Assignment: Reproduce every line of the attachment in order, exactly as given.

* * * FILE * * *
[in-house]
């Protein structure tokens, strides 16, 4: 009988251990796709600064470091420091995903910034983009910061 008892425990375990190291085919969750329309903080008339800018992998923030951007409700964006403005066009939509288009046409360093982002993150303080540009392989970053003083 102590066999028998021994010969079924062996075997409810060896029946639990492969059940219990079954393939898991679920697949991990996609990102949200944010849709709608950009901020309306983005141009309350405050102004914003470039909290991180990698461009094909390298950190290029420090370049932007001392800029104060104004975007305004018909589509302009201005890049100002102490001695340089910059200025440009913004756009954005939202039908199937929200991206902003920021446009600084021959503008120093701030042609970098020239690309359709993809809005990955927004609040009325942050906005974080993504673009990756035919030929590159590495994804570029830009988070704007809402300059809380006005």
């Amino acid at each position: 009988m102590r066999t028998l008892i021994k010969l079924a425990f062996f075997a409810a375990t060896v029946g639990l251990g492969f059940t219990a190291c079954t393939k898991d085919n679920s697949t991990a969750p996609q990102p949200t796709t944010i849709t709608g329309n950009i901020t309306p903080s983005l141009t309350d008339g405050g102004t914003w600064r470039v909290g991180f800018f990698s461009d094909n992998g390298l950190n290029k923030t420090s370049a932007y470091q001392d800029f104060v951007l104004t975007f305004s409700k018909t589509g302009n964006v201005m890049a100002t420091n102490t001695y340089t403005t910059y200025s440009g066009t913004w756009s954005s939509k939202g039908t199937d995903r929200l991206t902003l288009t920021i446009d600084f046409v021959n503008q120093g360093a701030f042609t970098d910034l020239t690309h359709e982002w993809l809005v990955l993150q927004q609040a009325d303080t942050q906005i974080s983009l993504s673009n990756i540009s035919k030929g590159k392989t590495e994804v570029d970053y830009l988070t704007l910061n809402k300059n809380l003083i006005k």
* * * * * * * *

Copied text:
[in-house]
């Protein structure tokens, strides 16, 4: 009988251990796709600064470091420091995903910034983009910061 008892425990375990190291085919969750329309903080008339800018992998923030951007409700964006403005066009939509288009046409360093982002993150303080540009392989970053003083 102590066999028998021994010969079924062996075997409810060896029946639990492969059940219990079954393939898991679920697949991990996609990102949200944010849709709608950009901020309306983005141009309350405050102004914003470039909290991180990698461009094909390298950190290029420090370049932007001392800029104060104004975007305004018909589509302009201005890049100002102490001695340089910059200025440009913004756009954005939202039908199937929200991206902003920021446009600084021959503008120093701030042609970098020239690309359709993809809005990955927004609040009325942050906005974080993504673009990756035919030929590159590495994804570029830009988070704007809402300059809380006005």
């Amino acid at each position: 009988m102590r066999t028998l008892i021994k010969l079924a425990f062996f075997a409810a375990t060896v029946g639990l251990g492969f059940t219990a190291c079954t393939k898991d085919n679920s697949t991990a969750p996609q990102p949200t796709t944010i849709t709608g329309n950009i901020t309306p903080s983005l141009t309350d008339g405050g102004t914003w600064r470039v909290g991180f800018f990698s461009d094909n992998g390298l950190n290029k923030t420090s370049a932007y470091q001392d800029f104060v951007l104004t975007f305004s409700k018909t589509g302009n964006v201005m890049a100002t420091n102490t001695y340089t403005t910059y200025s440009g066009t913004w756009s954005s939509k939202g039908t199937d995903r929200l991206t902003l288009t920021i446009d600084f046409v021959n503008q120093g360093a701030f042609t970098d910034l020239t690309h359709e982002w993809l809005v990955l993150q927004q609040a009325d303080t942050q906005i974080s983009l993504s673009n990756i540009s035919k030929g590159k392989t590495e994804v570029d970053y830009l988070t704007l910061n809402k300059n809380l003083i006005k």